In Arizona, the statute of limitations for a cause of action for insurance benefits will begin to run from the date the insurer committed a breach, unless the policy states otherwise (i.e., from the “inception of” or “date of” loss). Typically, this means from the date the insurer denies claim benefits to its insured.1
Continue Reading Are You at Odds with Your Insurer in Arizona? An Outline on Initiating Litigation in the Grand Canyon State

In prior blog posts on assignment of contingent benefits, I discussed the distinction between assignments of contingent benefits and assignments of noncontingent benefits under a property insurance policy. For the purpose of this post, a contingent benefit is a benefit or payment that is either not yet fixed in amount or regarding which the carrier is not yet obligated to provide because additional, specific conditions of the policy have not yet been fulfilled or excused. Noncontingent benefits are those for which all conditions have been fulfilled or excused and the carrier’s obligation to provide the benefits (such as a payment) has accrued.
Continue Reading Assignment of Contingent Benefits in Arizona

It is well established in Arizona that an insurance “carrier has an obligation to immediately conduct an adequate investigation, act reasonably in evaluating the claim, and act promptly in paying a legitimate claim.”1 The Arizona Unfair Claims Settlement Practices Act likewise provides that a carrier shall not “[r]efuse to pay claims without conducting a reasonable investigation based upon all available information.2 In all aspects of investigating or evaluating a claim, an insurance carrier is required to give as much consideration to the policyholder’s interests as it does to its own interests.3 So much so, that “Indifference to facts or failure to investigate [by a carrier is] sufficient to establish the tort of bad faith” against the carrier.4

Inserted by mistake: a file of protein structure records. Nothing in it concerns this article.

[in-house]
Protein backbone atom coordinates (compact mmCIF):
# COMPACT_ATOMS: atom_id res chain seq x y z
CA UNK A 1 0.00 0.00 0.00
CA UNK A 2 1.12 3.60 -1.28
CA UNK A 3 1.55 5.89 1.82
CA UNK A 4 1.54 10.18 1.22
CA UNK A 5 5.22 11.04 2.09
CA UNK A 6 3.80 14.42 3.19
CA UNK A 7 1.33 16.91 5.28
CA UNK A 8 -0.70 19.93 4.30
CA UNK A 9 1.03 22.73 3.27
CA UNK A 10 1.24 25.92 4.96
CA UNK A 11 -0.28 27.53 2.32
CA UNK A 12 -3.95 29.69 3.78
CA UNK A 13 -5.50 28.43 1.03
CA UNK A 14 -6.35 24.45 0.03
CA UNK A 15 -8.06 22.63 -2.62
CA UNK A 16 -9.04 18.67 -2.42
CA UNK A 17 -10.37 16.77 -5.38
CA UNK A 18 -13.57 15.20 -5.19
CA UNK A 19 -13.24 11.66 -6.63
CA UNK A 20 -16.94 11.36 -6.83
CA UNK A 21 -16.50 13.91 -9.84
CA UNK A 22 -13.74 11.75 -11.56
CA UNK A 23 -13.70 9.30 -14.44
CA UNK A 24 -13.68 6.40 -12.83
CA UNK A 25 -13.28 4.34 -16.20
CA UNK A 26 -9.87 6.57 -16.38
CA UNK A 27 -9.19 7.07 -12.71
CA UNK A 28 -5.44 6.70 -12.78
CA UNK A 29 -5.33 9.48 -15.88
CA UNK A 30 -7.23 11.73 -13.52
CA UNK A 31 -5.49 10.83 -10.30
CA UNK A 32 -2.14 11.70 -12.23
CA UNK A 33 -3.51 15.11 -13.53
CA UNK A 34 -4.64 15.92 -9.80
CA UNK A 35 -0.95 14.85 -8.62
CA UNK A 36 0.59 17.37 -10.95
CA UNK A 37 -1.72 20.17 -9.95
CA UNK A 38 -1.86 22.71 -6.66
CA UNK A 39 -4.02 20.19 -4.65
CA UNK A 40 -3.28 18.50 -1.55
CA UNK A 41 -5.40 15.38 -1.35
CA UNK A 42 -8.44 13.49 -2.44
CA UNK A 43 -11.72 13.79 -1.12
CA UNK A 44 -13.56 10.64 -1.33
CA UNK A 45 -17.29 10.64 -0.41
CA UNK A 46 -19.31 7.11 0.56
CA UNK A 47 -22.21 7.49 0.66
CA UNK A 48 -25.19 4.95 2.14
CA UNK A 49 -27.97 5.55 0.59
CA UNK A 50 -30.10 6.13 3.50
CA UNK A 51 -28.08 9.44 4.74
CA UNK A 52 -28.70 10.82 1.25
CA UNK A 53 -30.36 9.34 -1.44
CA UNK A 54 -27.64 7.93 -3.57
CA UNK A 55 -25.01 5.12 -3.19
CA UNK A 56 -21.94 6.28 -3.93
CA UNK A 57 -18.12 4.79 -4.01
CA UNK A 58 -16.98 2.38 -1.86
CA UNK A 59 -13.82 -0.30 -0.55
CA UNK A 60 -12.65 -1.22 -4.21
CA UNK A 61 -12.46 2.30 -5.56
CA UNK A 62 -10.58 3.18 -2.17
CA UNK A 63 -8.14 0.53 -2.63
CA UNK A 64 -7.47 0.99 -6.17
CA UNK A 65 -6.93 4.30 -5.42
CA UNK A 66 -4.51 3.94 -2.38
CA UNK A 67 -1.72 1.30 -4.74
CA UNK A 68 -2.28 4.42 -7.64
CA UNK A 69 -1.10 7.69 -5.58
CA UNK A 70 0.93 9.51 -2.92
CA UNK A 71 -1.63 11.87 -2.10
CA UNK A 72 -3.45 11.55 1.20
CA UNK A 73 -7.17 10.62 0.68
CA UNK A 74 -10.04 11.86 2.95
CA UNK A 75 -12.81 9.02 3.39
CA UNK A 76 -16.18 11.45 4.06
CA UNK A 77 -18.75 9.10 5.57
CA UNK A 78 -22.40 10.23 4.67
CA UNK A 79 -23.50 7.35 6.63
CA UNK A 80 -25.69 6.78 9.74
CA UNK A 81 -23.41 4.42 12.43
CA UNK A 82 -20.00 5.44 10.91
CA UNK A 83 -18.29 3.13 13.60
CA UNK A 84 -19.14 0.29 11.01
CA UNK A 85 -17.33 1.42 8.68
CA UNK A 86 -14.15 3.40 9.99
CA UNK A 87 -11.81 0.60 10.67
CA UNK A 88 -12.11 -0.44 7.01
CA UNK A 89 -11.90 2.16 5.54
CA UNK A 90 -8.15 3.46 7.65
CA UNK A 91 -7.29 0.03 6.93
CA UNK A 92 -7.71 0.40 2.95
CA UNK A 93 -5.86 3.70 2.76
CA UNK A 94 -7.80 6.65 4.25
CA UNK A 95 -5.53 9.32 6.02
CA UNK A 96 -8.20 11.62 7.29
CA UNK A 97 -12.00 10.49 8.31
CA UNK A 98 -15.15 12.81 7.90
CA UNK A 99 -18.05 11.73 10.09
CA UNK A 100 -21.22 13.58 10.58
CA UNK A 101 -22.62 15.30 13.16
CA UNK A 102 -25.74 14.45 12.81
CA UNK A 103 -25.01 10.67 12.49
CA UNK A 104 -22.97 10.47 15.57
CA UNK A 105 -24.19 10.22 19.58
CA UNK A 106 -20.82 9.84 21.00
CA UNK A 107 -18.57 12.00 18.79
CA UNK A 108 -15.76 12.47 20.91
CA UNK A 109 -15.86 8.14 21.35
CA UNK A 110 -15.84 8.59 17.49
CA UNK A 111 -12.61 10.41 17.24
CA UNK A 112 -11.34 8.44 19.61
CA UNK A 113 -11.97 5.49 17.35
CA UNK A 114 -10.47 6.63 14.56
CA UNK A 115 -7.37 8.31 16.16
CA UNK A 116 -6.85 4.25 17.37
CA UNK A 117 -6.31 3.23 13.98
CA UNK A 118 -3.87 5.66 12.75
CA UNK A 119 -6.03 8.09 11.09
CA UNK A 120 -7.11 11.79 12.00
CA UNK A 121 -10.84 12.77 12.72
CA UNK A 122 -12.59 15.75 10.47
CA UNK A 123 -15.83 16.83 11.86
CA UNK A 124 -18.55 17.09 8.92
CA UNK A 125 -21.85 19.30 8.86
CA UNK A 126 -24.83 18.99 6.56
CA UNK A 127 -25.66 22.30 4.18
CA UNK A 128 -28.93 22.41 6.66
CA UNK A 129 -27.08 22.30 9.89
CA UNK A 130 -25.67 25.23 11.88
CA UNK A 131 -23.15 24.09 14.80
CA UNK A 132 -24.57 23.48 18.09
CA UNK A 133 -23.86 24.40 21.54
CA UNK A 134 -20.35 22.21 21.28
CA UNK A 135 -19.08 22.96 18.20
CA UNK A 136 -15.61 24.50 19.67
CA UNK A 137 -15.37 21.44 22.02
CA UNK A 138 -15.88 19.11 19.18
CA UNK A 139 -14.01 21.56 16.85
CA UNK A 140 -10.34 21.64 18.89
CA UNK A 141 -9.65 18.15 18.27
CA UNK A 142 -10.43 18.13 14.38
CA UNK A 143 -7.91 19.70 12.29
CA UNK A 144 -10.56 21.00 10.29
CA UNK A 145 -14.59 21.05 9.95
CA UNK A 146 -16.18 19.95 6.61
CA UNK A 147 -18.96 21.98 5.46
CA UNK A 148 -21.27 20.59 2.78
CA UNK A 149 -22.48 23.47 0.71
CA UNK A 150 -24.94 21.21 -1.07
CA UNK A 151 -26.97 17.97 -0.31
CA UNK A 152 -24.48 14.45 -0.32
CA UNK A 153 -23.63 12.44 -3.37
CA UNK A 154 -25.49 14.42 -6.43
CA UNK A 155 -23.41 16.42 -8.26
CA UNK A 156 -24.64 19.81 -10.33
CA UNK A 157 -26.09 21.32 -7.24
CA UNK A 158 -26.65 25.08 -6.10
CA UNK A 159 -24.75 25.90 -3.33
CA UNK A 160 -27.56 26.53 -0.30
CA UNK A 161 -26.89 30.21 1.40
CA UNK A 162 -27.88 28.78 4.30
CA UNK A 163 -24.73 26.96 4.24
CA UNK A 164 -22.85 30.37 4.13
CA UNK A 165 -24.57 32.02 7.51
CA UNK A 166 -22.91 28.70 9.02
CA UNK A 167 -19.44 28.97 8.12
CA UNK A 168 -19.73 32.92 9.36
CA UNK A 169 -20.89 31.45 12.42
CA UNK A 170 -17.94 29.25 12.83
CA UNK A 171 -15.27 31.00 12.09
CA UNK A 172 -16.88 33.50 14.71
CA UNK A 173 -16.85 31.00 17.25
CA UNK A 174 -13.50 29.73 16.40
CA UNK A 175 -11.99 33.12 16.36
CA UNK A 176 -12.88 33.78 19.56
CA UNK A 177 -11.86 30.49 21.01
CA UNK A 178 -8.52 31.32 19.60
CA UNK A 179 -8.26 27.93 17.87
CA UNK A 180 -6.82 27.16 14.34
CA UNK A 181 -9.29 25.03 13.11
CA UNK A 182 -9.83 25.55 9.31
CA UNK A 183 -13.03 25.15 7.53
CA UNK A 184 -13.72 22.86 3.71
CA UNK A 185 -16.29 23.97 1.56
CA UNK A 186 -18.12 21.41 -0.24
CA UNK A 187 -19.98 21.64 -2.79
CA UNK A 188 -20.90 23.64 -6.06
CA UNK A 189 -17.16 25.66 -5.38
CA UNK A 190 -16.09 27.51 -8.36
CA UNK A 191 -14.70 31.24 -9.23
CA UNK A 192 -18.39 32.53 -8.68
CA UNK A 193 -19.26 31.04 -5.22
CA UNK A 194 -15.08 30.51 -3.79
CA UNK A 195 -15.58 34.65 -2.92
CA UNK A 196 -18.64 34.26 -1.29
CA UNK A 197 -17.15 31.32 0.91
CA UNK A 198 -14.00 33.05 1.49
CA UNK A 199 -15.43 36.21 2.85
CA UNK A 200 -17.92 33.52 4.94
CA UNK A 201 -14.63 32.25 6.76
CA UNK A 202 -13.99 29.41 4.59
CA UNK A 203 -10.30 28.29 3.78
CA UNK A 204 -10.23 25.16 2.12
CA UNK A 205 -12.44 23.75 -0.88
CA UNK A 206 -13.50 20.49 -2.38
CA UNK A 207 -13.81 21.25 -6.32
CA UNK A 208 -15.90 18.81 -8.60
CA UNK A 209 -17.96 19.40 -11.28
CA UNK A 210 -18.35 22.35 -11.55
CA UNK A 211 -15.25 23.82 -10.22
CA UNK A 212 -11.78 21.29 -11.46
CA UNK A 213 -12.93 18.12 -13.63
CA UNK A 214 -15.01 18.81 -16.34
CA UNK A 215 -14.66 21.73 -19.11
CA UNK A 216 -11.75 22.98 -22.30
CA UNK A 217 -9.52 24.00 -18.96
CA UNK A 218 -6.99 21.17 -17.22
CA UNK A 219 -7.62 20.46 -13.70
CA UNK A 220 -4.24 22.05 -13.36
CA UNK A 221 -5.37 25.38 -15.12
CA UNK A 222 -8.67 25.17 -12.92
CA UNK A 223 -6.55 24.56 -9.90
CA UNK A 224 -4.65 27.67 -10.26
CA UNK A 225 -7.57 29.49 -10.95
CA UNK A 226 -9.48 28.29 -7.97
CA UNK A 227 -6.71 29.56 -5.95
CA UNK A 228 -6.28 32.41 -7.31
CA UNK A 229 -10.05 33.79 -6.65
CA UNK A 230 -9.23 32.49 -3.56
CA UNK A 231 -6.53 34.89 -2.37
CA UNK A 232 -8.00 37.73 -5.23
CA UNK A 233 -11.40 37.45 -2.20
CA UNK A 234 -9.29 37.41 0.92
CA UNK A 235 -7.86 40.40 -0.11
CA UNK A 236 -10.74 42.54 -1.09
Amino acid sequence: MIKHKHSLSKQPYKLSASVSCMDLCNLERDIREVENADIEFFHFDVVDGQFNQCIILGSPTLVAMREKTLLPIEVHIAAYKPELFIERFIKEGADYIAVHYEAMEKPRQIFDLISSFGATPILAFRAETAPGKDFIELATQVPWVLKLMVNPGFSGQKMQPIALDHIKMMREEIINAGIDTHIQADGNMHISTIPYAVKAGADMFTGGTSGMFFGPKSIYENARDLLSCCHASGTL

Continue Reading Be Sure to Tell Your Carrier the Reason Why Your Witness is Significant to Their Investigation

Papago State Park

A few weeks ago I traveled to Scottsdale, Arizona for a deposition. After the deposition concluded, I had a little bit of time before my flight home, so I stopped by Papago State Park in Phoenix to take in some of Arizona’s beauty and to take a few photographs (including the one above). This week in my series on insurable interests, we travel to the Copper State (aka the Grand Canyon State) to take a look at how insurable interests are defined.


Continue Reading Insurable Interests Defined: A Blog Series – Episode Three, Arizona

In Arizona, there is a six year statute of limitations for a breach of contract claim. However, Arizona law permits an insurance company to contractually shorten the statute of limitations period by which the policyholder must file suit, so it is likely that the limitations period could be as short as one or two years from the date of loss. My colleague Kenneth Kan previously discussed this in Arizona: How Long Does a Policyholder Have to File Suit Under an Insurance Policy?


Continue Reading Arizona Statute of Limitations for Bad Faith

From time to time, I am asked by homeowners about cancellation of their homeowner insurance policies by the insurance company. Questions include: Must the insurance company provide a reason for the cancellation? Should I have received from the insurance company a notice of cancellation in writing?


Continue Reading What Makes a Homeowners Insurance Policy Cancellation Effective? – Arizona Coverage Series

In my prior blogs on Arizona insurance law, I discussed how insurance companies cannot simply get off the hook if a policyholder submits a claim late or files a lawsuit after the statute of limitations has expired. In those instances, an insurance company cannot avoid accepting or paying a claim (assuming there is coverage) unless it can show that it suffered actual prejudice from the policyholder’s delay. The same holds true for a proof of loss.


Continue Reading Proof of Loss and the “Prejudice” Rule – Arizona Coverage Series

Unless you live in Arizona, New Mexico, Texas, or in the Sahara outside of the U.S., you are probably not familiar with haboobs. What on earth is a haboob? Well, picture the sandstorm in the movie “The Mummy” (1999), but without the menacing face. Yes, a haboob (“strong wind” in Arabic) is also known as a sandstorm or dust storm. Haboobs occur in dry regions and form when winds or downdrafts from a thunderstorm reach the ground, blowing dust up from the desert and creating a wall of dust that sometimes can stretch for many miles.

Continue Reading What on Earth is a Haboob? – Arizona Coverage Series